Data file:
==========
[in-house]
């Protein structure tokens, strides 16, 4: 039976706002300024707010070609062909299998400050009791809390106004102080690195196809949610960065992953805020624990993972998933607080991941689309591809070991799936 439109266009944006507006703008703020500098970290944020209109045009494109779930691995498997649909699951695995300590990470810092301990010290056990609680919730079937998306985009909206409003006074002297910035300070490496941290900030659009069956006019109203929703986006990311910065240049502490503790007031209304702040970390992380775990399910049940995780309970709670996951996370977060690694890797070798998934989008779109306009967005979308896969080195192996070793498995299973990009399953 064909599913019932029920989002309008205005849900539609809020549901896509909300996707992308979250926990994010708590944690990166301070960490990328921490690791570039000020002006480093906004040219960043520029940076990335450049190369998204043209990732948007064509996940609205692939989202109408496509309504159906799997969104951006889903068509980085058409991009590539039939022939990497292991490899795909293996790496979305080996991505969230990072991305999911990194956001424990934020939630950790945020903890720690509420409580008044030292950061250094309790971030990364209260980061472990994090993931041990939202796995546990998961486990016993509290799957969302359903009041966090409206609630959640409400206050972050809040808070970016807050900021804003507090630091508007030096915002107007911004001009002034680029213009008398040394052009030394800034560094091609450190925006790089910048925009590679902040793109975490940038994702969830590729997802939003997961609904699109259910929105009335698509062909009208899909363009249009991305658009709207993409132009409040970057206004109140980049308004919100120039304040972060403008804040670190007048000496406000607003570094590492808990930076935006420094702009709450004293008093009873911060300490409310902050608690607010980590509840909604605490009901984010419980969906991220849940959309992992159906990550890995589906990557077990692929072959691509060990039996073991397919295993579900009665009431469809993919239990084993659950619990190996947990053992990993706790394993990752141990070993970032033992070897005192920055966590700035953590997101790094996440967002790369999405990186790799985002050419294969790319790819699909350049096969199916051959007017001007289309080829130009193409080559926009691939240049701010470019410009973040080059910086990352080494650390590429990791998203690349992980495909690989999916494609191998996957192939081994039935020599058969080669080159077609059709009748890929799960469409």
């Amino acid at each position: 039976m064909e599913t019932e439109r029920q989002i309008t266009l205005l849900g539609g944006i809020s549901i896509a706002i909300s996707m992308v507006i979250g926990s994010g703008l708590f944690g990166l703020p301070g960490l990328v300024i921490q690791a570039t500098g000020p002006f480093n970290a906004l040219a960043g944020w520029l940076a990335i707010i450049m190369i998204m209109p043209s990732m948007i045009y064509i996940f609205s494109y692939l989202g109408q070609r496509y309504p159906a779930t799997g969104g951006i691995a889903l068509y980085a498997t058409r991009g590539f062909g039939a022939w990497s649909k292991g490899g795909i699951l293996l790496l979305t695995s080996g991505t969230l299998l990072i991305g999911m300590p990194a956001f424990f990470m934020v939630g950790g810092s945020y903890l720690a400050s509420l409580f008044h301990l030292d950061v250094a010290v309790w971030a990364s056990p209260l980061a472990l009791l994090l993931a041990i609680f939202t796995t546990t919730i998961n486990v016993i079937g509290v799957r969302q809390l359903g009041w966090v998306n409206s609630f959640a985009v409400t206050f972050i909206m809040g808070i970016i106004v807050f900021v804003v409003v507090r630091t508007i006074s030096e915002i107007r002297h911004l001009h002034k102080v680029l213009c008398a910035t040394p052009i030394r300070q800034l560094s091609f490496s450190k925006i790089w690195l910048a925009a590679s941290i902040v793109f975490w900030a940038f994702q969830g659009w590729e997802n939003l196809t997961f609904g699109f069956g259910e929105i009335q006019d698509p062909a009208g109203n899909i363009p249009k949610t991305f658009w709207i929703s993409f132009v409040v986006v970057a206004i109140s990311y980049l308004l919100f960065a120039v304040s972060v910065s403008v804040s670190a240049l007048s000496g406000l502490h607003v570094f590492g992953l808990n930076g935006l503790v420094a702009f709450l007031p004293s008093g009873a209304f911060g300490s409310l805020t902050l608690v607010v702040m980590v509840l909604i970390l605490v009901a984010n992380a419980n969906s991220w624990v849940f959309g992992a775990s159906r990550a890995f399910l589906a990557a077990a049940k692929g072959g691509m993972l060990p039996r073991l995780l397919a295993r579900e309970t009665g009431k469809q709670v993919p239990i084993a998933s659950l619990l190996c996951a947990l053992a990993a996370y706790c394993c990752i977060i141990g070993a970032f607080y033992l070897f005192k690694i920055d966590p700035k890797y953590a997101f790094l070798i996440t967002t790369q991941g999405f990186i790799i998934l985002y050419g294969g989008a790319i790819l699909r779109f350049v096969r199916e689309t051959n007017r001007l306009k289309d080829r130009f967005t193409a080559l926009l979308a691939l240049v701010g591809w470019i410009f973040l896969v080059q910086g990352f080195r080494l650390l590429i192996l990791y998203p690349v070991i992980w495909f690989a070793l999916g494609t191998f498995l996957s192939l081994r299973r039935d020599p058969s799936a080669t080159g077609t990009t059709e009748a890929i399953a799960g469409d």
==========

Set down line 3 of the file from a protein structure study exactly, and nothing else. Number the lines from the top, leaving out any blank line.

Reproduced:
């Amino acid at each position: 039976m064909e599913t019932e439109r029920q989002i309008t266009l205005l849900g539609g944006i809020s549901i896509a706002i909300s996707m992308v507006i979250g926990s994010g703008l708590f944690g990166l703020p301070g960490l990328v300024i921490q690791a570039t500098g000020p002006f480093n970290a906004l040219a960043g944020w520029l940076a990335i707010i450049m190369i998204m209109p043209s990732m948007i045009y064509i996940f609205s494109y692939l989202g109408q070609r496509y309504p159906a779930t799997g969104g951006i691995a889903l068509y980085a498997t058409r991009g590539f062909g039939a022939w990497s649909k292991g490899g795909i699951l293996l790496l979305t695995s080996g991505t969230l299998l990072i991305g999911m300590p990194a956001f424990f990470m934020v939630g950790g810092s945020y903890l720690a400050s509420l409580f008044h301990l030292d950061v250094a010290v309790w971030a990364s056990p209260l980061a472990l009791l994090l993931a041990i609680f939202t796995t546990t919730i998961n486990v016993i079937g509290v799957r969302q809390l359903g009041w966090v998306n409206s609630f959640a985009v409400t206050f972050i909206m809040g808070i970016i106004v807050f900021v804003v409003v507090r630091t508007i006074s030096e915002i107007r002297h911004l001009h002034k102080v680029l213009c008398a910035t040394p052009i030394r300070q800034l560094s091609f490496s450190k925006i790089w690195l910048a925009a590679s941290i902040v793109f975490w900030a940038f994702q969830g659009w590729e997802n939003l196809t997961f609904g699109f069956g259910e929105i009335q006019d698509p062909a009208g109203n899909i363009p249009k949610t991305f658009w709207i929703s993409f132009v409040v986006v970057a206004i109140s990311y980049l308004l919100f960065a120039v304040s972060v910065s403008v804040s670190a240049l007048s000496g406000l502490h607003v570094f590492g992953l808990n930076g935006l503790v420094a702009f709450l007031p004293s008093g009873a209304f911060g300490s409310l805020t902050l608690v607010v702040m980590v509840l909604i970390l605490v009901a984010n992380a419980n969906s991220w624990v849940f959309g992992a775990s159906r990550a890995f399910l589906a990557a077990a049940k692929g072959g691509m993972l060990p039996r073991l995780l397919a295993r579900e309970t009665g009431k469809q709670v993919p239990i084993a998933s659950l619990l190996c996951a947990l053992a990993a996370y706790c394993c990752i977060i141990g070993a970032f607080y033992l070897f005192k690694i920055d966590p700035k890797y953590a997101f790094l070798i996440t967002t790369q991941g999405f990186i790799i998934l985002y050419g294969g989008a790319i790819l699909r779109f350049v096969r199916e689309t051959n007017r001007l306009k289309d080829r130009f967005t193409a080559l926009l979308a691939l240049v701010g591809w470019i410009f973040l896969v080059q910086g990352f080195r080494l650390l590429i192996l990791y998203p690349v070991i992980w495909f690989a070793l999916g494609t191998f498995l996957s192939l081994r299973r039935d020599p058969s799936a080669t080159g077609t990009t059709e009748a890929i399953a799960g469409d």